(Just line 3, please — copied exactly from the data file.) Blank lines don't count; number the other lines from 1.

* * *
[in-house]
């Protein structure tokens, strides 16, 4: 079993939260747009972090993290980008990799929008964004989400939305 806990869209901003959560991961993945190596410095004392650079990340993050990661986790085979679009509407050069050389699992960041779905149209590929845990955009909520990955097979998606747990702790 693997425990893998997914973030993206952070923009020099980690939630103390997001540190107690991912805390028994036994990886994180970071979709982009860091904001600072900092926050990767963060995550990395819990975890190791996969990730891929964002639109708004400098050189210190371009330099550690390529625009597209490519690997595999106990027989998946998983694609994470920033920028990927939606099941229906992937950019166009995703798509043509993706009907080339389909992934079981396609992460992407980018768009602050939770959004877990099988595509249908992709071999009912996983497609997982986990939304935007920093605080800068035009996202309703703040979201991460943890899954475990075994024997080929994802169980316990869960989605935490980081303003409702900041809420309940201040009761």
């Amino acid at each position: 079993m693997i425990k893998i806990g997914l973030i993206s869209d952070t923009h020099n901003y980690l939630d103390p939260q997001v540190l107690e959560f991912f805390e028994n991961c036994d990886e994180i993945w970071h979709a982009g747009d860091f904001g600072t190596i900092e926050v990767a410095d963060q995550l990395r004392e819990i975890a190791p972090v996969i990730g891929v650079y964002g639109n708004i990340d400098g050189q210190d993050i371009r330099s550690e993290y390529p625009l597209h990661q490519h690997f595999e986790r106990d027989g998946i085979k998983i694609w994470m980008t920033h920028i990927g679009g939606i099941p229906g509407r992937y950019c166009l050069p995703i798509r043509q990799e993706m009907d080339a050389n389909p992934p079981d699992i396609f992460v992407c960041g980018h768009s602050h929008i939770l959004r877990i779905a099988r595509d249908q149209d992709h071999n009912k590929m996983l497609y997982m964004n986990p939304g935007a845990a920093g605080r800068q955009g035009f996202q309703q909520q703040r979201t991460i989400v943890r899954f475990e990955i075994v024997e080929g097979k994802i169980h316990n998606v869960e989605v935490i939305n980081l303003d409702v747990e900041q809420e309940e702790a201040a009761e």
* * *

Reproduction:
């Amino acid at each position: 079993m693997i425990k893998i806990g997914l973030i993206s869209d952070t923009h020099n901003y980690l939630d103390p939260q997001v540190l107690e959560f991912f805390e028994n991961c036994d990886e994180i993945w970071h979709a982009g747009d860091f904001g600072t190596i900092e926050v990767a410095d963060q995550l990395r004392e819990i975890a190791p972090v996969i990730g891929v650079y964002g639109n708004i990340d400098g050189q210190d993050i371009r330099s550690e993290y390529p625009l597209h990661q490519h690997f595999e986790r106990d027989g998946i085979k998983i694609w994470m980008t920033h920028i990927g679009g939606i099941p229906g509407r992937y950019c166009l050069p995703i798509r043509q990799e993706m009907d080339a050389n389909p992934p079981d699992i396609f992460v992407c960041g980018h768009s602050h929008i939770l959004r877990i779905a099988r595509d249908q149209d992709h071999n009912k590929m996983l497609y997982m964004n986990p939304g935007a845990a920093g605080r800068q955009g035009f996202q309703q909520q703040r979201t991460i989400v943890r899954f475990e990955i075994v024997e080929g097979k994802i169980h316990n998606v869960e989605v935490i939305n980081l303003d409702v747990e900041q809420e309940e702790a201040a009761e």